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IWM hopes you and yours have a joyous, delicious Thanksgiving, and we also hope that if you’re in the New York City area, you’ll join IWM on Black Friday for our complimentary tasting. Space is limited, so contact your portfolio manager to reserve your spot!
Fall is my favorite season and Thanksgiving is most definitely my favorite holiday! As a huge foodie, I enjoy the plethora of ingredients, flavors, textures and aromas that make up the Thanksgiving table. I enjoy being creative in the kitchen, decorating the table, and, of course, choosing the wine.
Similar to choosing music playlists, Thanksgiving offers many options, and you pick your wines to set a mood. For those who feel extra ambitious and choose wines to accompany a motley crew of holiday dishes, I recommend keeping things simple and choosing one or two wines that go with all dishes. If this sounds like you, simply remember two words: Pinot Noir. Sure, you can pop some Lambrusco, Riesling or Zinfandel, but these can be tough for a large group; not only does Pinot Noir act as a chameleon when pairing with food, but it is also a crowd pleaser. Pinot Noir requires no proselytizing. Like a great hostess, Pinot Noir can be charismatic, diplomatic and, on occasion, profound!
Today I have chosen two unique Pinot Noir offerings from our cellar. Yes, we love Burgundy, but there are other regions that produce outstanding Pinot Noir; both Argentina and New Zealand are two that should receive more attention.
Brought to us by the same family who is responsible for Sassicaia in Tuscany, Bodega Chacra is a love of labor in the Rio Negro region of Argentina’s arid Patagonia. Here the vines are grown on their own rootstock and produce Pinot Noir with remarkable poise, elegance and perfume. Placed in a range between California and Burgundy, this Barda bottling would fall somewhere in the middle, celebrating the lively fruit known in New World wines, while possessing that earthy terroir and “soul” of the grape that we love in Burgundy.
For this selection I decided to hunt for something very unique and difficult to find. Mountford Estate, is located in the Waipara region of New Zealand’s South Island. This cult estate only make a tiny amount of wine for the world, say, 70 cases total of this bottling. One very interesting fact about this producer is that their winemaker is Taiwan-born C.P Lin, who is blind. At the age of three, Lin was blinded by retinoblastoma but he has a remarkable talent for identifying aromas, flavors, textures—and he has a strong passion for wine. At Mountford, he keeps yields to a minimum; they’re shockingly, low in fact. This Gradient bottling from 2009 offers loads of rich and decadent red fruits with traces of tea and underbrush. The wines sweep your palate velvety tannins and finish softly while leaving a trail of flavor for minutes on the palate.
We IWM writers spend a lot of time talking about Italy’s iconic grapes and winemaking regions such as Sangiovese in Toscana and Nebbiolo in Piemonte, but we also love the myriad grape varieties that are indigenous to other regions of Italy. In Puglia, the “heel” of the Italian “boot,” the dark, intense Primitivo is the most important red grape, and it’s capable of producing some truly stunning wines. A close relative of Zinfandel, Primitivo yields dense, inky wines with tremendous primary fruit and a spicy, brambly, jovial character. Primitivo can often be a simple wine for simple meals; however, in the right hands, this humble grape can produce wines of exceptional quality that have the power and stuffing to age for a very long time (see: Antonio Ferrari).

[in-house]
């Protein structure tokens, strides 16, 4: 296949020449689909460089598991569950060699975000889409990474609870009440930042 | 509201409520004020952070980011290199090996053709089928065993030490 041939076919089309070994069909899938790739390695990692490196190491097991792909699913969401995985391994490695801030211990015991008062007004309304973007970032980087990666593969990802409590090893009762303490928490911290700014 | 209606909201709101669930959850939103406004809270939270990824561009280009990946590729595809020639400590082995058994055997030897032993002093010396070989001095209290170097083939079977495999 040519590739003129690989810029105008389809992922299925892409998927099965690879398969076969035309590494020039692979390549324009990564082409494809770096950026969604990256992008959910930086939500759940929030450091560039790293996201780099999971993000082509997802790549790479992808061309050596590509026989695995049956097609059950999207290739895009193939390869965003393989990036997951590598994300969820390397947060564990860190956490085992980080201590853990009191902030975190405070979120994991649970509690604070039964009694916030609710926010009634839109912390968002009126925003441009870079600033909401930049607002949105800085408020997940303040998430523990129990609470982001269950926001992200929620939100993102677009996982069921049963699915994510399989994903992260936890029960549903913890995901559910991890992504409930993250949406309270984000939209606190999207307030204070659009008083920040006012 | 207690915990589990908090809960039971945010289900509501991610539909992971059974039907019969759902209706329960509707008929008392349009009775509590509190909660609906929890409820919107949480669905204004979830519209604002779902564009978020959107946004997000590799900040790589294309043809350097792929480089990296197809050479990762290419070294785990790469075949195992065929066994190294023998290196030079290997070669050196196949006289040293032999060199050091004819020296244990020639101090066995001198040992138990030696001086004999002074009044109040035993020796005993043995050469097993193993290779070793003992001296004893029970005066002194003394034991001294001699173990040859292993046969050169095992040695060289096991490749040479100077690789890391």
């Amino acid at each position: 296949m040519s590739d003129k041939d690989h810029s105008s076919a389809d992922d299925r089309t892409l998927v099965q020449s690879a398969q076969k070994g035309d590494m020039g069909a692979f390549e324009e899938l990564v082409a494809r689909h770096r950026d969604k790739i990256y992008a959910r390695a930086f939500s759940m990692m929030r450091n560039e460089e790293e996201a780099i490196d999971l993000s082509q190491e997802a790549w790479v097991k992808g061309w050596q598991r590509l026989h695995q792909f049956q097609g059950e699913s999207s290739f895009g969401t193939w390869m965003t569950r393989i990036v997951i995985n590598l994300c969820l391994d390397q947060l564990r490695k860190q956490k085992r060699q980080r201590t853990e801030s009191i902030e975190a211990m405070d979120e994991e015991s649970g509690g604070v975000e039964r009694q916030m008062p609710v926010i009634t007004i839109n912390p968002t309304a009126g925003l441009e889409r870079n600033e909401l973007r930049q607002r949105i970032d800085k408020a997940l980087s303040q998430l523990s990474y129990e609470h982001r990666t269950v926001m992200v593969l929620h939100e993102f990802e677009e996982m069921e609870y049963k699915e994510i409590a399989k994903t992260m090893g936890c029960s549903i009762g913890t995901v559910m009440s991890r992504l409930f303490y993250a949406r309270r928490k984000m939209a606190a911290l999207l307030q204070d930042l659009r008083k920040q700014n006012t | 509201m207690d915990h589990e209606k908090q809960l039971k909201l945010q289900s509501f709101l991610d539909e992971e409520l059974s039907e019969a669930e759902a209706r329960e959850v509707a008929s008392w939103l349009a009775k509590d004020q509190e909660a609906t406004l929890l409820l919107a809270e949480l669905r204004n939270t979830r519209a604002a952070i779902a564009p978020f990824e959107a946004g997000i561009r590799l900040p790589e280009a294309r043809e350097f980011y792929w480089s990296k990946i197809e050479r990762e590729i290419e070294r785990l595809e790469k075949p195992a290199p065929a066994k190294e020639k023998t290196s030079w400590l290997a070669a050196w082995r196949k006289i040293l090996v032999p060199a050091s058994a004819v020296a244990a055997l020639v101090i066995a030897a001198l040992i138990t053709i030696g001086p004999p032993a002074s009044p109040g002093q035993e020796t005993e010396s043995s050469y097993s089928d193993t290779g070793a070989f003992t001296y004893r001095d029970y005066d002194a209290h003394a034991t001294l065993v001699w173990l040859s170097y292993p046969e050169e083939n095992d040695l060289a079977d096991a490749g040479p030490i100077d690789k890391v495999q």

While most Primitivo falls into the everyday-drinking category, a handful of producers put outstanding wines on the market at very reasonable prices. In making its under $22 Majara Primitivo, Mille Una uses fruit from 40-year-old vines to craft a dense, rich and incredibly delicious Primitivo that spends three months in barrique (to enhance its spicy and chocolaty notes) and nine months in stainless steel (to preserve freshness, acidity and varietal character) before being bottled. Full-bodied and fruit-driven yet not overbearing or sweet, the 2013 Majara Primitivo coats the palate in velvety tannins and offers exceptional depth and complexity for its price point.
Not surprisingly, a wine like this is perfect foil for hearty fall and winter fare—soups, braises, stews, roasts and the like. On Sunday night, I served the Mille Una 2013 Majara Primitivo with a pot roast that I braised for four hours in red wine with potatoes, carrots, turnips, parsnips and onions from the farmer’s market, and the pairing was fantastic. There’s something about the marriage of velvety tannins with tender braised meat that always brings me to my knees. Of course, the wine was gone far too soon, but at $21.99 this wine lets you bring home more than one bottle without putting a strain on your budget. Open a bottle (or two!) the next time you cook up a steaming pot of warming wintry deliciousness!
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